Women and their Bombs by Wendy Lee
In your poem, a woman drinks tea
and then turns herself into a bomb.
You worry at our scarred kitchen table
about that other, famous poet
who wrote about a woman
and a bomb. You dislike repetition.
Two women with bombs might be one woman too many.
I anchor two tea bags
to the handles of our mugs, thinking
about the pair of nameless women,
explosives adhered to their waists
with masking tape.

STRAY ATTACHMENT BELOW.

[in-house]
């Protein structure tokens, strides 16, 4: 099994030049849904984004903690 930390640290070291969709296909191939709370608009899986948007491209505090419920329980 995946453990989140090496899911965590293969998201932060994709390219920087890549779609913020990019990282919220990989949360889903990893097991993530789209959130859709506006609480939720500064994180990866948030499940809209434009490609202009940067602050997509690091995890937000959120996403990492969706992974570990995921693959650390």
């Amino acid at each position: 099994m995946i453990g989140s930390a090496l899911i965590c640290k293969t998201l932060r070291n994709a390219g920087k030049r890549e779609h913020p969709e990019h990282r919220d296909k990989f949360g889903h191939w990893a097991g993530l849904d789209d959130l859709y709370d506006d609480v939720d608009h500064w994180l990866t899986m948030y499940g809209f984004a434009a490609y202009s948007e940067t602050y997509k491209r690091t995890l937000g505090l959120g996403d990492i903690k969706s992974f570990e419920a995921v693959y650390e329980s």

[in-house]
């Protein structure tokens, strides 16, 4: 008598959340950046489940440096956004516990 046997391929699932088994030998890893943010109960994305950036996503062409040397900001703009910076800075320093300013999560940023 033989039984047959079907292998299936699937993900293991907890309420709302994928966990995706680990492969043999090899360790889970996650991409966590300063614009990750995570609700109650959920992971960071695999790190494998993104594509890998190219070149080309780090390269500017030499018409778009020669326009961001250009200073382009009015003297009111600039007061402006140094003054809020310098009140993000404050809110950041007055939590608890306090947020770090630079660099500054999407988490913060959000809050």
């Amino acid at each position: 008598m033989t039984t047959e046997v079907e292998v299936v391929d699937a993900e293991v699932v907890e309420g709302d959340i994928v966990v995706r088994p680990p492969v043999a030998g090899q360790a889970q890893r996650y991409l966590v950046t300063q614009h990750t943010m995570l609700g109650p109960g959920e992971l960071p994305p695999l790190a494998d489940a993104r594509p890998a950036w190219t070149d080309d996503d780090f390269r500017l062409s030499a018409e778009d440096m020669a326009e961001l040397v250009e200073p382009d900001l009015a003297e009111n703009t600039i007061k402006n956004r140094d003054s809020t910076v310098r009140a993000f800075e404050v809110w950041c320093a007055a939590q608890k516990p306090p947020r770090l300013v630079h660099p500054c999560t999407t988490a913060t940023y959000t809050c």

I think about the last piece of bread they ate—
plain maybe, the food of martyrdom,
or maybe slathered thick
with butter, one last small pleasure.
Walking afterward into crowded
marketplaces and bustling streets,
looking or not into the eyes of the soon
dead. Finders slipping over the detonator
like rosary beads a grandmother once rubbed
smooth with the broken sweat
And then, like magicians, each woman
turning herself into air,
arms outstretched to welcome
the sensation of breaking.
In the meantime, the hot water